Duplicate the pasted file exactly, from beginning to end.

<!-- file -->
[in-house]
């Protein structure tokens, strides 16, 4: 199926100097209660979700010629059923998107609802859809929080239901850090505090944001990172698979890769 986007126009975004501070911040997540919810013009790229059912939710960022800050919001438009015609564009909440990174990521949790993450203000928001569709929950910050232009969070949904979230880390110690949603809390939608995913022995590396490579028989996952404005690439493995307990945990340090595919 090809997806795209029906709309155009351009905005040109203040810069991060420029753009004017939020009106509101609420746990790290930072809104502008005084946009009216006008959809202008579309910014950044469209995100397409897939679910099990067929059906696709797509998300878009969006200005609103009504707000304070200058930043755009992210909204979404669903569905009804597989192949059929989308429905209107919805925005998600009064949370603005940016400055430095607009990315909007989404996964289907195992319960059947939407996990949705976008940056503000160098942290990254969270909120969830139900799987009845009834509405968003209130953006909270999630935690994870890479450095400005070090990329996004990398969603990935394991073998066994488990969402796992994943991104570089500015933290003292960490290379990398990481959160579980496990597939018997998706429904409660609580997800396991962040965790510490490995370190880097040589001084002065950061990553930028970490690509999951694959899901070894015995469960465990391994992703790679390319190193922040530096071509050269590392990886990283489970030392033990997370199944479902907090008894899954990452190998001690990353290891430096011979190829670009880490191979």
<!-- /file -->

[in-house]
């Protein structure tokens, strides 16, 4: 199926100097209660979700010629059923998107609802859809929080239901850090505090944001990172698979890769 986007126009975004501070911040997540919810013009790229059912939710960022800050919001438009015609564009909440990174990521949790993450203000928001569709929950910050232009969070949904979230880390110690949603809390939608995913022995590396490579028989996952404005690439493995307990945990340090595919 090809997806795209029906709309155009351009905005040109203040810069991060420029753009004017939020009106509101609420746990790290930072809104502008005084946009009216006008959809202008579309910014950044469209995100397409897939679910099990067929059906696709797509998300878009969006200005609103009504707000304070200058930043755009992210909204979404669903569905009804597989192949059929989308429905209107919805925005998600009064949370603005940016400055430095607009990315909007989404996964289907195992319960059947939407996990949705976008940056503000160098942290990254969270909120969830139900799987009845009834509405968003209130953006909270999630935690994870890479450095400005070090990329996004990398969603990935394991073998066994488990969402796992994943991104570089500015933290003292960490290379990398990481959160579980496990597939018997998706429904409660609580997800396991962040965790510490490995370190880097040589001084002065950061990553930028970490690509999951694959899901070894015995469960465990391994992703790679390319190193922040530096071509050269590392990886990283489970030392033990997370199944479902907090008894899954990452190998001690990353290891430096011979190829670009880490191979």